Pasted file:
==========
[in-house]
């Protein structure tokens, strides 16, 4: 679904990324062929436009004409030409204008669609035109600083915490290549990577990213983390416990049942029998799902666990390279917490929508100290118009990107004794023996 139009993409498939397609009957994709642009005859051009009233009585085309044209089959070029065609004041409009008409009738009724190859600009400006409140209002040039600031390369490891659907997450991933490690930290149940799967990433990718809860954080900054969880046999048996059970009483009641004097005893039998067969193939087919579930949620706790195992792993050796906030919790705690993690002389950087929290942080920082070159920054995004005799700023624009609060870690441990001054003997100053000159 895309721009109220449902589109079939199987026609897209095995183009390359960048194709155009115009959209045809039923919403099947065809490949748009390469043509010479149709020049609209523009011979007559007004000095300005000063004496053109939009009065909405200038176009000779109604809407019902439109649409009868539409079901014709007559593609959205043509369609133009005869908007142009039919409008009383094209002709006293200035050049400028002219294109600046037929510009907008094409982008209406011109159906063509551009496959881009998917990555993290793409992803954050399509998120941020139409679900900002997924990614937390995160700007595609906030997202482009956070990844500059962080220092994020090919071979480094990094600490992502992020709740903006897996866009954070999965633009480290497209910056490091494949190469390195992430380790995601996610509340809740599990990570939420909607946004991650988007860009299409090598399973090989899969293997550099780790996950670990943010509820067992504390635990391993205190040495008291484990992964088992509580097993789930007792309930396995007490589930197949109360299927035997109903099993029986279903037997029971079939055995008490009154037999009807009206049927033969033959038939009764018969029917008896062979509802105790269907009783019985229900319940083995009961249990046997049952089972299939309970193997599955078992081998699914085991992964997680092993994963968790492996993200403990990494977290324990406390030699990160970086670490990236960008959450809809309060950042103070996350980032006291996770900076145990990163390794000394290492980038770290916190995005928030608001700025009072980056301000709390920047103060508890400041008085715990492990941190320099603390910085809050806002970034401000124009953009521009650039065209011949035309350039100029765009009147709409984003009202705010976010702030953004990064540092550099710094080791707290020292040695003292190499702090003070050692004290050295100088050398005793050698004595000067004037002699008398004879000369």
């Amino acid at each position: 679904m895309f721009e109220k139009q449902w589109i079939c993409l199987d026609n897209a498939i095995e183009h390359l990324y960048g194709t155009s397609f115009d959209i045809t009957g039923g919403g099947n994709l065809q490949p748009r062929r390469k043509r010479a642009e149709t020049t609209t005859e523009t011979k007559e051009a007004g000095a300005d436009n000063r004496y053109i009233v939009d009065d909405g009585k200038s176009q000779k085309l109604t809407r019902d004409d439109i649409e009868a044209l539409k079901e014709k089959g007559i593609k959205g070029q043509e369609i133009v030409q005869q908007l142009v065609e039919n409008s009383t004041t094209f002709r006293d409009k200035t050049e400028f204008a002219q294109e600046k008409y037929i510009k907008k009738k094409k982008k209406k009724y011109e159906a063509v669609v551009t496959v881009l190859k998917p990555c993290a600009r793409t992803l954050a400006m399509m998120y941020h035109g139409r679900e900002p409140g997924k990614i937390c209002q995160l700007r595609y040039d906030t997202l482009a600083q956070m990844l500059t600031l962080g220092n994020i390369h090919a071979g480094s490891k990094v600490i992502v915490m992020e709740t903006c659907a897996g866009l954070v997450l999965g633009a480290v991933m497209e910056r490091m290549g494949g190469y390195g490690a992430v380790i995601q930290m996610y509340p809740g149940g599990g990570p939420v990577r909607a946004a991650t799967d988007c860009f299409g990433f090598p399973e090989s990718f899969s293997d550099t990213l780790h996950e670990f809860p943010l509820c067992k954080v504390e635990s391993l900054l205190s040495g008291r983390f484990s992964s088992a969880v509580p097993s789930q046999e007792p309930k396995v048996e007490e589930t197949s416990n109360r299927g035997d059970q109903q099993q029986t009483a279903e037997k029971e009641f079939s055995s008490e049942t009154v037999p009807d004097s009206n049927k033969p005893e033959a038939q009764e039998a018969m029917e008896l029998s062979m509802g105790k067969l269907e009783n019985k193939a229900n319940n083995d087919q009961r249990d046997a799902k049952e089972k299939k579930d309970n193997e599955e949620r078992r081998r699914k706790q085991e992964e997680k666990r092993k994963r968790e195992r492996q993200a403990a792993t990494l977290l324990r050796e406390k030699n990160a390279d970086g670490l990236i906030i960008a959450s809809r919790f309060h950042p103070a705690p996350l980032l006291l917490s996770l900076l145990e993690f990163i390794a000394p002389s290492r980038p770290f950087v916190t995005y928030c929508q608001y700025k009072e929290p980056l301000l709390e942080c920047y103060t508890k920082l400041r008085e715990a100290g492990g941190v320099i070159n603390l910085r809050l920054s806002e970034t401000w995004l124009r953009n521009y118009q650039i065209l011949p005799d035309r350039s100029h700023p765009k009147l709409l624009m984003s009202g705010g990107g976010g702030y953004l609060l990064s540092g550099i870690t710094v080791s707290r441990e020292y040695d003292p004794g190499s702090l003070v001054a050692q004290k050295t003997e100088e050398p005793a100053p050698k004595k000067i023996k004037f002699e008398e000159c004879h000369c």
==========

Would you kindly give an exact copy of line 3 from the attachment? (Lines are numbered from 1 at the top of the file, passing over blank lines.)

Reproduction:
């Amino acid at each position: 679904m895309f721009e109220k139009q449902w589109i079939c993409l199987d026609n897209a498939i095995e183009h390359l990324y960048g194709t155009s397609f115009d959209i045809t009957g039923g919403g099947n994709l065809q490949p748009r062929r390469k043509r010479a642009e149709t020049t609209t005859e523009t011979k007559e051009a007004g000095a300005d436009n000063r004496y053109i009233v939009d009065d909405g009585k200038s176009q000779k085309l109604t809407r019902d004409d439109i649409e009868a044209l539409k079901e014709k089959g007559i593609k959205g070029q043509e369609i133009v030409q005869q908007l142009v065609e039919n409008s009383t004041t094209f002709r006293d409009k200035t050049e400028f204008a002219q294109e600046k008409y037929i510009k907008k009738k094409k982008k209406k009724y011109e159906a063509v669609v551009t496959v881009l190859k998917p990555c993290a600009r793409t992803l954050a400006m399509m998120y941020h035109g139409r679900e900002p409140g997924k990614i937390c209002q995160l700007r595609y040039d906030t997202l482009a600083q956070m990844l500059t600031l962080g220092n994020i390369h090919a071979g480094s490891k990094v600490i992502v915490m992020e709740t903006c659907a897996g866009l954070v997450l999965g633009a480290v991933m497209e910056r490091m290549g494949g190469y390195g490690a992430v380790i995601q930290m996610y509340p809740g149940g599990g990570p939420v990577r909607a946004a991650t799967d988007c860009f299409g990433f090598p399973e090989s990718f899969s293997d550099t990213l780790h996950e670990f809860p943010l509820c067992k954080v504390e635990s391993l900054l205190s040495g008291r983390f484990s992964s088992a969880v509580p097993s789930q046999e007792p309930k396995v048996e007490e589930t197949s416990n109360r299927g035997d059970q109903q099993q029986t009483a279903e037997k029971e009641f079939s055995s008490e049942t009154v037999p009807d004097s009206n049927k033969p005893e033959a038939q009764e039998a018969m029917e008896l029998s062979m509802g105790k067969l269907e009783n019985k193939a229900n319940n083995d087919q009961r249990d046997a799902k049952e089972k299939k579930d309970n193997e599955e949620r078992r081998r699914k706790q085991e992964e997680k666990r092993k994963r968790e195992r492996q993200a403990a792993t990494l977290l324990r050796e406390k030699n990160a390279d970086g670490l990236i906030i960008a959450s809809r919790f309060h950042p103070a705690p996350l980032l006291l917490s996770l900076l145990e993690f990163i390794a000394p002389s290492r980038p770290f950087v916190t995005y928030c929508q608001y700025k009072e929290p980056l301000l709390e942080c920047y103060t508890k920082l400041r008085e715990a100290g492990g941190v320099i070159n603390l910085r809050l920054s806002e970034t401000w995004l124009r953009n521009y118009q650039i065209l011949p005799d035309r350039s100029h700023p765009k009147l709409l624009m984003s009202g705010g990107g976010g702030y953004l609060l990064s540092g550099i870690t710094v080791s707290r441990e020292y040695d003292p004794g190499s702090l003070v001054a050692q004290k050295t003997e100088e050398p005793a100053p050698k004595k000067i023996k004037f002699e008398e000159c004879h000369c």